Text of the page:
One of the most interesting sessions I’ve ever attended at a conference was titled, Life is a pendulum – have a chocolate, presented at the AUSCRS conference in Queenstown, NZ during July 2019.
The programme for the 2019 Australasian Society of Cataract and Refractive Surgeons (AUSCRS) Conference described the session, Life is a pendulum – have a chocolate as follows; ‘There is much written about achieving life work balance and certainly this is pertinent to the vocation of becoming a physician and particularly an ophthalmic surgeon. The decisions that have to be made as one transitions through an early career, midlife success and transitioning to retirement can be daunting and perhaps a pendulum would be a more appropriate metaphor than a constant state of perfect balance.’
Many successful surgeons and doctors generally do not have balance in their lives…
Eight panel members representing these life phases shared statistics, along with their thoughts and experiences, in the illusive search for perfect balance. There was also plenty of audience participation.
It takes extreme commitment and passion to succeed above and beyond, and burning the midnight oil can take its toll. Decision making, as well as career and financial pressures can all cause stress. Prioritising things is essential, as one can only do so much. It may seem strange that doctors are stressed by financial pressures as most do rather well. Surgeons, for example, sit at the number one slot of top individual income earners in Australia. However, this comes after many years of working on a low income while studying, travelling for job opportunities, and often raising a family.
PRESSURE AND CONFLICT
An all-in 100% focus on work can be complicated by the ebbs and flow of personal life that may, for example, involve taking time off for parental leave. However, after getting through those early stages, surgeons are usually successful and things become easier. Thereafter they enter their mid-career. For some the dreaded midlife crisis can throw a spanner in the works. Some take on too much, having not learnt how to say no. Goals and knowing what’s important are essential. Having a filter and being able to triage and prioritise things is vital. Participants at the session reported that as many as 87% of doctors are stressed beyond being productive, over 50% are in burnout territory, while 37% are thriving.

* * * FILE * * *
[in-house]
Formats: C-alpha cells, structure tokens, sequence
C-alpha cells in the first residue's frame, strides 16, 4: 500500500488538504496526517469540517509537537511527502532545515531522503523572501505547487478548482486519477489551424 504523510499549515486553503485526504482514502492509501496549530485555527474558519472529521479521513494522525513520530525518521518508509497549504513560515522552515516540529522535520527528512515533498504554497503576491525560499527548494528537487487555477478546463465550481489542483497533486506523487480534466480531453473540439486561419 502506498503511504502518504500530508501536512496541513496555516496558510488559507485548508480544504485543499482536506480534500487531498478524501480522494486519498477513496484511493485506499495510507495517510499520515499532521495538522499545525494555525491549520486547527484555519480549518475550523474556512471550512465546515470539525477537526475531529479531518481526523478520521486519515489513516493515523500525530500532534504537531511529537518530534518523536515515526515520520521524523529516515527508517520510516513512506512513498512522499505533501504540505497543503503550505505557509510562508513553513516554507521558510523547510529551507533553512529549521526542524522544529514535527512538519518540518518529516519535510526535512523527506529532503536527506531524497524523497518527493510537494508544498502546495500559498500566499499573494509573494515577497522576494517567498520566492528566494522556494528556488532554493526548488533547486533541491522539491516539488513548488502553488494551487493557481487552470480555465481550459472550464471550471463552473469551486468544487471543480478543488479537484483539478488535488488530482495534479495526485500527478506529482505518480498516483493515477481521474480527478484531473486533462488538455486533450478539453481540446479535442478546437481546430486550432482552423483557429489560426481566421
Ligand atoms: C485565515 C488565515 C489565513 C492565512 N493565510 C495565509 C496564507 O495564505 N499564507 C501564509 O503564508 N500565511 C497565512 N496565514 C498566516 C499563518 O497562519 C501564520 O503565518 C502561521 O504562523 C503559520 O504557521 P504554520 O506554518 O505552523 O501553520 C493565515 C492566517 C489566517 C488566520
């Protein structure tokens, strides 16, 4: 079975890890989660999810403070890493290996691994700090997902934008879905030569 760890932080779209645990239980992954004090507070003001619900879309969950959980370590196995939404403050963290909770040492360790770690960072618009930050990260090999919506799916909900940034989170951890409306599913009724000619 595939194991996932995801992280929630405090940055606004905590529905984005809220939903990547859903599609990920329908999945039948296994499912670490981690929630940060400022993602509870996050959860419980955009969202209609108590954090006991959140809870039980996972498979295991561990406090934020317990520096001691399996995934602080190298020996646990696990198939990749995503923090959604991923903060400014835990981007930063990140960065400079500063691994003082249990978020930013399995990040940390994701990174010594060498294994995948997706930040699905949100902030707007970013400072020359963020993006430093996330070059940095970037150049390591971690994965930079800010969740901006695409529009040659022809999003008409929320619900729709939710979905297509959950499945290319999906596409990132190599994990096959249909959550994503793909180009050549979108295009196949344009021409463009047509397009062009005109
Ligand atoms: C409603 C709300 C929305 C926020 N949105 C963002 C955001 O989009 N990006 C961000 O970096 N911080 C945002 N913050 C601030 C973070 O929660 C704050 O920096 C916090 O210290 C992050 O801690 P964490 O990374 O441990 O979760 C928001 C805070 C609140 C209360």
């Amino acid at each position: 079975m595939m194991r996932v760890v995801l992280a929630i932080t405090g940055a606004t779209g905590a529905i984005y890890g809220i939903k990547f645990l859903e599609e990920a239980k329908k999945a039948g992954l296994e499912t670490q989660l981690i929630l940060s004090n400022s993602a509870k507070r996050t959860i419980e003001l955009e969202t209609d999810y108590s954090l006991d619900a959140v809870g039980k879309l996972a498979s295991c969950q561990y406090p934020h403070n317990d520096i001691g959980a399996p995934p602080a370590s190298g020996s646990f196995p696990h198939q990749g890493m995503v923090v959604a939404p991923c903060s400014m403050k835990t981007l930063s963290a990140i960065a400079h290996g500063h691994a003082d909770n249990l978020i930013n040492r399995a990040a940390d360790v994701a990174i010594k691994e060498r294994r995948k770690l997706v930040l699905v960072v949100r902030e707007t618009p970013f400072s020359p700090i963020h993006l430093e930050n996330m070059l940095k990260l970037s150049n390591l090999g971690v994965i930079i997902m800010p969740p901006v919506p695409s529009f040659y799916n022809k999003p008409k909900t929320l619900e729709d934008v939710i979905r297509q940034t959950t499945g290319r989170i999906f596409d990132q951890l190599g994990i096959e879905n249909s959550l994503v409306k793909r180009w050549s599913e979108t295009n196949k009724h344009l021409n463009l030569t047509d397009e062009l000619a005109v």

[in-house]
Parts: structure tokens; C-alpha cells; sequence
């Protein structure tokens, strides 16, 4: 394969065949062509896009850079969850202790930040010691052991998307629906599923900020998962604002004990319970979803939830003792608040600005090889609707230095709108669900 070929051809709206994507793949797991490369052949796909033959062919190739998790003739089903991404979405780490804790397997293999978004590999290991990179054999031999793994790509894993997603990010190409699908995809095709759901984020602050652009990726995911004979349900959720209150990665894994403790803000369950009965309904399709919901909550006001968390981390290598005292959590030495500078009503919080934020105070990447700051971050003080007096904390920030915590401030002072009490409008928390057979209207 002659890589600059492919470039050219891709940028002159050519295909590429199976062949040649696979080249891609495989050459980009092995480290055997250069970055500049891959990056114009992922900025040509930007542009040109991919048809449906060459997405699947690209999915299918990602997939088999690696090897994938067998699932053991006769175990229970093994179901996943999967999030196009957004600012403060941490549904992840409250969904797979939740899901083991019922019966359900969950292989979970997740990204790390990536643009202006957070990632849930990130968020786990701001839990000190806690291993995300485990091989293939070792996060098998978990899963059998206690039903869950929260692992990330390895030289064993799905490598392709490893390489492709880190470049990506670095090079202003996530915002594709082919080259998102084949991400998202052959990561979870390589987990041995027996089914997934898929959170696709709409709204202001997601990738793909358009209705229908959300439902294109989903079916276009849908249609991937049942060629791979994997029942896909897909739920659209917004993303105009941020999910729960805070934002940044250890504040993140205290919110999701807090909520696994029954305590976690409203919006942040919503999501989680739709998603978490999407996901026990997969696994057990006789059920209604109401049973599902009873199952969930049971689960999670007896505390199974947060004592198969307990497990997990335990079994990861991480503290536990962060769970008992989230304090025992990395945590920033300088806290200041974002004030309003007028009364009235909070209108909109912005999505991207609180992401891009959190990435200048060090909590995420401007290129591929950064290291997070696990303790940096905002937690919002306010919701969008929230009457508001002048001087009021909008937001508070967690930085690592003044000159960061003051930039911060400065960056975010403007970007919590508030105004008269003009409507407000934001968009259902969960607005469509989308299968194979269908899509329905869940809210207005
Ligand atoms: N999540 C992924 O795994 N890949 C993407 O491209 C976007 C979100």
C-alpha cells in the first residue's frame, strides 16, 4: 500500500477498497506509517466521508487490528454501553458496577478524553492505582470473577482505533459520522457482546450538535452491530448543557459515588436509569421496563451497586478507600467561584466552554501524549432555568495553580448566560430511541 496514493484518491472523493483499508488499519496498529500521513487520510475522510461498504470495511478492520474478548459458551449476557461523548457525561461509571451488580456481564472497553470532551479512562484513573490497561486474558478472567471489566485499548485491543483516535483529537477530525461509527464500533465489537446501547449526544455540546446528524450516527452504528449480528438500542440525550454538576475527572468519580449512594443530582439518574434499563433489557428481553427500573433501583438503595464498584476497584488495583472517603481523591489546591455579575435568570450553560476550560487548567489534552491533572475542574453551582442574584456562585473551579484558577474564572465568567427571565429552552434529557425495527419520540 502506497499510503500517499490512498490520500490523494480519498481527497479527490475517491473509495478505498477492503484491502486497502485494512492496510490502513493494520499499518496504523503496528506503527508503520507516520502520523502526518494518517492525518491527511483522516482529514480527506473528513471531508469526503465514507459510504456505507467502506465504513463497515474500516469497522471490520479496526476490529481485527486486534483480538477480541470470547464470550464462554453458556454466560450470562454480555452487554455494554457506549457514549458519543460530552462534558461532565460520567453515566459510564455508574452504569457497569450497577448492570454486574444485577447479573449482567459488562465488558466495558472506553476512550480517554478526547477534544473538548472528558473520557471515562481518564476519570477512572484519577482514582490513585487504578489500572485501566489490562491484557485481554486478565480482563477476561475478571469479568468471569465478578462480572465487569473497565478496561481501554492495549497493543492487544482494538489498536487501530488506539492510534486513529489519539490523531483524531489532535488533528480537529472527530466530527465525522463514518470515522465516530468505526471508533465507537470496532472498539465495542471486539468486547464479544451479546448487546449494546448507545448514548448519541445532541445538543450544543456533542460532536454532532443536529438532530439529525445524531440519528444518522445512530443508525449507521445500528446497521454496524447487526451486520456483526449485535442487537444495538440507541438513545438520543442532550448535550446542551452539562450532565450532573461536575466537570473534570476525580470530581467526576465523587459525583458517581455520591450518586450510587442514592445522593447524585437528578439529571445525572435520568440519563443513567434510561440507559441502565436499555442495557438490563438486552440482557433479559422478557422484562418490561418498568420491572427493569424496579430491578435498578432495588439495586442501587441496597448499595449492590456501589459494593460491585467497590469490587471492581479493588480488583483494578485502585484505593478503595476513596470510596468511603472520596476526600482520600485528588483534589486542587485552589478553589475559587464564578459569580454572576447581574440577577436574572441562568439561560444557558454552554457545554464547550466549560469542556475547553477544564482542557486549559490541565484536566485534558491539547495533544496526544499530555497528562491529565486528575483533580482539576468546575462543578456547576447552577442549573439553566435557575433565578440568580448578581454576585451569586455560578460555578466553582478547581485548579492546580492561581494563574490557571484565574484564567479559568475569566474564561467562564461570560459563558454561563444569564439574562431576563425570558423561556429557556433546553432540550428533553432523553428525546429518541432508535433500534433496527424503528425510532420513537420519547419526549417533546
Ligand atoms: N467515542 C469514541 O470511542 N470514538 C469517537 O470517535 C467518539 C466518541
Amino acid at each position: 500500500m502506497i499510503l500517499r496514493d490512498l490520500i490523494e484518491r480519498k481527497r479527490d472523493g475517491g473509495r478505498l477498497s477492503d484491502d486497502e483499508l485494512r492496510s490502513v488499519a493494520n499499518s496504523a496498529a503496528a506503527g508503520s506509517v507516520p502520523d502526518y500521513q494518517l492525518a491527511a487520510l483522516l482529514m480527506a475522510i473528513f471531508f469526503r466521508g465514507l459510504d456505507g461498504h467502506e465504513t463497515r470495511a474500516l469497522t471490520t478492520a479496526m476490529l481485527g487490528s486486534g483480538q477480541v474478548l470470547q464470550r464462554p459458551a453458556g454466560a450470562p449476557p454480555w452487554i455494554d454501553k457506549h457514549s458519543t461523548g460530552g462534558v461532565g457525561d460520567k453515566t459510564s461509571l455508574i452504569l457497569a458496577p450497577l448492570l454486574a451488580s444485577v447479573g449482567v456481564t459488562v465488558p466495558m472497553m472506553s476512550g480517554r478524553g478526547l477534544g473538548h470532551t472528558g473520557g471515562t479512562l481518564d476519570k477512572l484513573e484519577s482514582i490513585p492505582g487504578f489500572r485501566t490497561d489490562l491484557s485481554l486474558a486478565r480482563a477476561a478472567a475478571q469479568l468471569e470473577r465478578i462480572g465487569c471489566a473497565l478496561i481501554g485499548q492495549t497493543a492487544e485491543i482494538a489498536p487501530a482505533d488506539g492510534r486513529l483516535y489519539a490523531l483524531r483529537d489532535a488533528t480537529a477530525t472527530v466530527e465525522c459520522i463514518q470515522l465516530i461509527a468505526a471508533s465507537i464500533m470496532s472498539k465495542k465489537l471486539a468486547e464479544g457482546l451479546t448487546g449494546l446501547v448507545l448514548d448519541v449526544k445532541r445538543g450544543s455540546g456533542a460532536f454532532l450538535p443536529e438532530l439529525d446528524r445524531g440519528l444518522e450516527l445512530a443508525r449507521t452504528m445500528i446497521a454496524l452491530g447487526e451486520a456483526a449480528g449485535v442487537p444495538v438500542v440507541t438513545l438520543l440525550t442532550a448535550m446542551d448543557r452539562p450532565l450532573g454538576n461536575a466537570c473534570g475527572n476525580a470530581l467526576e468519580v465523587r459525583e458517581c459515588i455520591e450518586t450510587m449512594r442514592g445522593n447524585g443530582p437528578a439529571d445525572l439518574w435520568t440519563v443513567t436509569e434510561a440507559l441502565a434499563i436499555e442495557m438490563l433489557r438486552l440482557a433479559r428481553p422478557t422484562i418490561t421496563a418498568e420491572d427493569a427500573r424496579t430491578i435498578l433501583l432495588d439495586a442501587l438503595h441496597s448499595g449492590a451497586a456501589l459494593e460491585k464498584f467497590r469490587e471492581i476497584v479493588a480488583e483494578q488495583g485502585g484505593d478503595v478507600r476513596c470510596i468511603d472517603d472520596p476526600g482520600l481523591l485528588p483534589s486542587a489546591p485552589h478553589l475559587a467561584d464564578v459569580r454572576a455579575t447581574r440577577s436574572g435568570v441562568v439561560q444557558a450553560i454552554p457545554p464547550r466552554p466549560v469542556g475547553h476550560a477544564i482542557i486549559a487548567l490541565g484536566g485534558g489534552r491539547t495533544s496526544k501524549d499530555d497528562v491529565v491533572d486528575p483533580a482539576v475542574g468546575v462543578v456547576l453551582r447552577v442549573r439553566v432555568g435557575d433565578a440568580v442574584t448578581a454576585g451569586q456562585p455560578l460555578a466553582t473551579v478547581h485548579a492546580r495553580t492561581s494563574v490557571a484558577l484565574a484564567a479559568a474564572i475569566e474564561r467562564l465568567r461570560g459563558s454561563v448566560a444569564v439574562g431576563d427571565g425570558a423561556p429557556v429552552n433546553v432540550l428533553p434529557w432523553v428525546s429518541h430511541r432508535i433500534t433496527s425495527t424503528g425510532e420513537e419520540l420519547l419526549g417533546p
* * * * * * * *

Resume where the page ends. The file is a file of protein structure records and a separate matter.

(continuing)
Obsessive compulsive disorder, bipolar traits and psychopathic tendencies among some specialists were also mentioned. Some doctors may, during their career, require counselling; drugs and alcohol can be an issue.
It’s also important to note that you can’t rev non-stop at 14,000rpm like a Ferrari without blowing the engine – you may be enjoying the experience, but it won’t be good for you. Similarly, low performance and low enjoyment equals burnout. The pendulum swings.
Dr Steve Schallhorn, a former US top-gun fighter pilot turned ophthalmologist, made one of the most memorable comments at this session saying, “If you’re not having fun, you’re not doing it right”. If there’s a work and life message to take on board, that’s it.
At some stage in their career, most surgeons study and work overseas. Doing so can be extremely stressful, as can immigration. This can be a good motivator, as it teaches humility. It can however also exaggerate the harsh realities of life and may add marital and financial pressures. Many doctors and optometrists can identify with this.
Surgeons need to have big egos and a degree of arrogance and self-belief to do what they do. Some liken it to a ‘God complex’, which carries its own pressures. The late Dr Lewis Thomas, respected doctor, educator, writer, and high achiever put it rather well saying, “Self-confidence is by general consent one of the essentials of the practice of medicine, for it breeds confidence, faith, and hope…”
Retirement can be a challenge but those with interests and hobbies outside their profession usually cope.
There is much more to this discussion. Many of us will experience some of the issues described during the various stages of our career. If you are suffering from burnout, stress or depression, don’t carry the burden alone. Seek help.
To read more about AUSCRS 2019, visit www.mivision.com.au/2019/09/crystalclear- auscrs-2019/